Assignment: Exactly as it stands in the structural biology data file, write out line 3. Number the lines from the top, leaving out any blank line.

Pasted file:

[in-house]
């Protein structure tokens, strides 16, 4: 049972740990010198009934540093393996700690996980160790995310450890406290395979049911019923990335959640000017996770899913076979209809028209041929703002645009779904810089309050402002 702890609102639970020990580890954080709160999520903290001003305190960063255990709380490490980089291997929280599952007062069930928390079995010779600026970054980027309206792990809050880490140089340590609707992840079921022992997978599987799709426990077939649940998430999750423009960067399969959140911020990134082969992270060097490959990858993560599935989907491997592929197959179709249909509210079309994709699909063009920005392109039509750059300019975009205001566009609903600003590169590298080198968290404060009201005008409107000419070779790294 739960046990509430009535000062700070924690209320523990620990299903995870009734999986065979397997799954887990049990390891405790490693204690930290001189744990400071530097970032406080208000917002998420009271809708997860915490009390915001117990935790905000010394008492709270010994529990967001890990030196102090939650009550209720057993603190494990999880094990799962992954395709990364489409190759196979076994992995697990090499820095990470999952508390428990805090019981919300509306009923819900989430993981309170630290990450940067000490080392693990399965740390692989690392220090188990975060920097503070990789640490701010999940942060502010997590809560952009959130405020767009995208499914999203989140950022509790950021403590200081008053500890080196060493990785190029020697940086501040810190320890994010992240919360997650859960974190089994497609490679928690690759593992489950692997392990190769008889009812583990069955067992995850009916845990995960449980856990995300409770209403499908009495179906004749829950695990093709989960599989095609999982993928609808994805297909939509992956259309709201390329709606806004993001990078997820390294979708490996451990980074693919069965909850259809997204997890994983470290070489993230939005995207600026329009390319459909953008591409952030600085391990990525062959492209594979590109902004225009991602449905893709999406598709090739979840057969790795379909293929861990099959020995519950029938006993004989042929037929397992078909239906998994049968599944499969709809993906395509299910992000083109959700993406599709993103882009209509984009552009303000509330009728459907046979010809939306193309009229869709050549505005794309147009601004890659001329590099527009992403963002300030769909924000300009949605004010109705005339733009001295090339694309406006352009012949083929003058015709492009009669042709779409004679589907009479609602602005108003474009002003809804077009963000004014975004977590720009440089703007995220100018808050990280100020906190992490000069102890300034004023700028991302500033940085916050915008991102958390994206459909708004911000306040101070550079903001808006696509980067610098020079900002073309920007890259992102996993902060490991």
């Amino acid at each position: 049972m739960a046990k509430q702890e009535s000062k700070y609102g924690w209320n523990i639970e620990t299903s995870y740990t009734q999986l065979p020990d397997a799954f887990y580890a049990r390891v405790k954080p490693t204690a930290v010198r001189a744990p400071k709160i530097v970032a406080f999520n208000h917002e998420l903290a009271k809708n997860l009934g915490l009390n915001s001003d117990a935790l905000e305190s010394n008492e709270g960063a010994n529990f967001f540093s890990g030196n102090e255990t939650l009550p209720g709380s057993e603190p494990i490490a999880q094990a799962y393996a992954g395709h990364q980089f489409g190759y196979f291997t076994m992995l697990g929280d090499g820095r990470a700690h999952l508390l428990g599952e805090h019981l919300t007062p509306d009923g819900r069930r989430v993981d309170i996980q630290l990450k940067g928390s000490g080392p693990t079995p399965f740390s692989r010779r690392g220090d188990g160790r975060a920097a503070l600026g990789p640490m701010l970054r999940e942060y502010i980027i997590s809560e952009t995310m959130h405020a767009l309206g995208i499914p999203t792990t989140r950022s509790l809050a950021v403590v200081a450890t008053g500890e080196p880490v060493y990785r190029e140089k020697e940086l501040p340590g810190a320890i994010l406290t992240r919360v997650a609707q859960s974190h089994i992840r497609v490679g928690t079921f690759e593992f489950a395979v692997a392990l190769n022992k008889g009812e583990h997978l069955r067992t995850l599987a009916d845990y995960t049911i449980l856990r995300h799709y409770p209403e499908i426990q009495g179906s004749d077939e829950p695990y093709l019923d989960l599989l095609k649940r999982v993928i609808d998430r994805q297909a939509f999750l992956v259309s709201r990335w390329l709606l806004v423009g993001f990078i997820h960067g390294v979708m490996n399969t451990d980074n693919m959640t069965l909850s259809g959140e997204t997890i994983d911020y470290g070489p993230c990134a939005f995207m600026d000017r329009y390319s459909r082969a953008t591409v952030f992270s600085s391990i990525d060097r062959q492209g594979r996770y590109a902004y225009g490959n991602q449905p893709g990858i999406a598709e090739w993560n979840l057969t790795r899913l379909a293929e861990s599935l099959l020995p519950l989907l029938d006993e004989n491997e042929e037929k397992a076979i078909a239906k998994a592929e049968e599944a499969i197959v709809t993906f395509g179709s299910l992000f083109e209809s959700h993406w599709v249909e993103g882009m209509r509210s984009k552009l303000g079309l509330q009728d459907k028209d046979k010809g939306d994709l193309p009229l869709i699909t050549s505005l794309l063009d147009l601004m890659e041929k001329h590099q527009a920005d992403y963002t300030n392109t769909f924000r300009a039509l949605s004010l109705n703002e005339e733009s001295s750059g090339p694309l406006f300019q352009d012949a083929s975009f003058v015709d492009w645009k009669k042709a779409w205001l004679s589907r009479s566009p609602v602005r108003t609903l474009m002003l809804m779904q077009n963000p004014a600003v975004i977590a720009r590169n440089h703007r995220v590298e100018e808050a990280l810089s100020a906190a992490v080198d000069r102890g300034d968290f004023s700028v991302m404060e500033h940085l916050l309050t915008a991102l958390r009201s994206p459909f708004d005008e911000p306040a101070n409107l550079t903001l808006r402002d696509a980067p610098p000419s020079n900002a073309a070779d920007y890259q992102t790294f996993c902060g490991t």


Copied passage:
């Amino acid at each position: 049972m739960a046990k509430q702890e009535s000062k700070y609102g924690w209320n523990i639970e620990t299903s995870y740990t009734q999986l065979p020990d397997a799954f887990y580890a049990r390891v405790k954080p490693t204690a930290v010198r001189a744990p400071k709160i530097v970032a406080f999520n208000h917002e998420l903290a009271k809708n997860l009934g915490l009390n915001s001003d117990a935790l905000e305190s010394n008492e709270g960063a010994n529990f967001f540093s890990g030196n102090e255990t939650l009550p209720g709380s057993e603190p494990i490490a999880q094990a799962y393996a992954g395709h990364q980089f489409g190759y196979f291997t076994m992995l697990g929280d090499g820095r990470a700690h999952l508390l428990g599952e805090h019981l919300t007062p509306d009923g819900r069930r989430v993981d309170i996980q630290l990450k940067g928390s000490g080392p693990t079995p399965f740390s692989r010779r690392g220090d188990g160790r975060a920097a503070l600026g990789p640490m701010l970054r999940e942060y502010i980027i997590s809560e952009t995310m959130h405020a767009l309206g995208i499914p999203t792990t989140r950022s509790l809050a950021v403590v200081a450890t008053g500890e080196p880490v060493y990785r190029e140089k020697e940086l501040p340590g810190a320890i994010l406290t992240r919360v997650a609707q859960s974190h089994i992840r497609v490679g928690t079921f690759e593992f489950a395979v692997a392990l190769n022992k008889g009812e583990h997978l069955r067992t995850l599987a009916d845990y995960t049911i449980l856990r995300h799709y409770p209403e499908i426990q009495g179906s004749d077939e829950p695990y093709l019923d989960l599989l095609k649940r999982v993928i609808d998430r994805q297909a939509f999750l992956v259309s709201r990335w390329l709606l806004v423009g993001f990078i997820h960067g390294v979708m490996n399969t451990d980074n693919m959640t069965l909850s259809g959140e997204t997890i994983d911020y470290g070489p993230c990134a939005f995207m600026d000017r329009y390319s459909r082969a953008t591409v952030f992270s600085s391990i990525d060097r062959q492209g594979r996770y590109a902004y225009g490959n991602q449905p893709g990858i999406a598709e090739w993560n979840l057969t790795r899913l379909a293929e861990s599935l099959l020995p519950l989907l029938d006993e004989n491997e042929e037929k397992a076979i078909a239906k998994a592929e049968e599944a499969i197959v709809t993906f395509g179709s299910l992000f083109e209809s959700h993406w599709v249909e993103g882009m209509r509210s984009k552009l303000g079309l509330q009728d459907k028209d046979k010809g939306d994709l193309p009229l869709i699909t050549s505005l794309l063009d147009l601004m890659e041929k001329h590099q527009a920005d992403y963002t300030n392109t769909f924000r300009a039509l949605s004010l109705n703002e005339e733009s001295s750059g090339p694309l406006f300019q352009d012949a083929s975009f003058v015709d492009w645009k009669k042709a779409w205001l004679s589907r009479s566009p609602v602005r108003t609903l474009m002003l809804m779904q077009n963000p004014a600003v975004i977590a720009r590169n440089h703007r995220v590298e100018e808050a990280l810089s100020a906190a992490v080198d000069r102890g300034d968290f004023s700028v991302m404060e500033h940085l916050l309050t915008a991102l958390r009201s994206p459909f708004d005008e911000p306040a101070n409107l550079t903001l808006r402002d696509a980067p610098p000419s020079n900002a073309a070779d920007y890259q992102t790294f996993c902060g490991t």